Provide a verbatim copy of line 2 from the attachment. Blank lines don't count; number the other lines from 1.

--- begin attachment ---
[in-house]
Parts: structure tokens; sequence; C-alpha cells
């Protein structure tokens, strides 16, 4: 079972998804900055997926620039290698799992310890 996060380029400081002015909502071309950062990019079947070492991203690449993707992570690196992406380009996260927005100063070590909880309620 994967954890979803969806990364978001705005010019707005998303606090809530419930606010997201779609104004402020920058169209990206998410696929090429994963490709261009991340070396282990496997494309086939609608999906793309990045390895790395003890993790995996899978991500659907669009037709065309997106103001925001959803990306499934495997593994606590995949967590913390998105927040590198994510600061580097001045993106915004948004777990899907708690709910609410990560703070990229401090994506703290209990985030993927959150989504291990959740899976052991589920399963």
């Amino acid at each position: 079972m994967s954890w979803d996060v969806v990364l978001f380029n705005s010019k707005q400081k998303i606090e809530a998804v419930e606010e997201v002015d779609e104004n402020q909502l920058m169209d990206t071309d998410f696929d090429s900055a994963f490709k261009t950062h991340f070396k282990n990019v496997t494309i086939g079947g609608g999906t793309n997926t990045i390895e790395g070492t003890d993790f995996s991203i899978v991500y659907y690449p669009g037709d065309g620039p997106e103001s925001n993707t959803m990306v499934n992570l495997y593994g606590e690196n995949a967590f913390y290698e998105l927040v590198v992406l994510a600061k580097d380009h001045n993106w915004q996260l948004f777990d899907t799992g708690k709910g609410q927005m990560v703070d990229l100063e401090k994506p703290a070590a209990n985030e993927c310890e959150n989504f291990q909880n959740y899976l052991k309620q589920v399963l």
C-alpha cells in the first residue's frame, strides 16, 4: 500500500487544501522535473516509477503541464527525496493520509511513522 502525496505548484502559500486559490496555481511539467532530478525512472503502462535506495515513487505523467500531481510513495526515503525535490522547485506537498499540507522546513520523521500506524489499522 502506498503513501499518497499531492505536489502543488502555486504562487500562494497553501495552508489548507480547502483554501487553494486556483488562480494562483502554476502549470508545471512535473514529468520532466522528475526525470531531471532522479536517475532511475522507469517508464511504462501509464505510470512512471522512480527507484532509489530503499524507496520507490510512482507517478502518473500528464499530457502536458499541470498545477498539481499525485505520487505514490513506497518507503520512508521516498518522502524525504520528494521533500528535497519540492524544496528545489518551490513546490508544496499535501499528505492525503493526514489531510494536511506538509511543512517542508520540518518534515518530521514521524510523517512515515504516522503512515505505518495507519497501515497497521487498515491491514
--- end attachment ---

Parts: structure tokens; sequence; C-alpha cells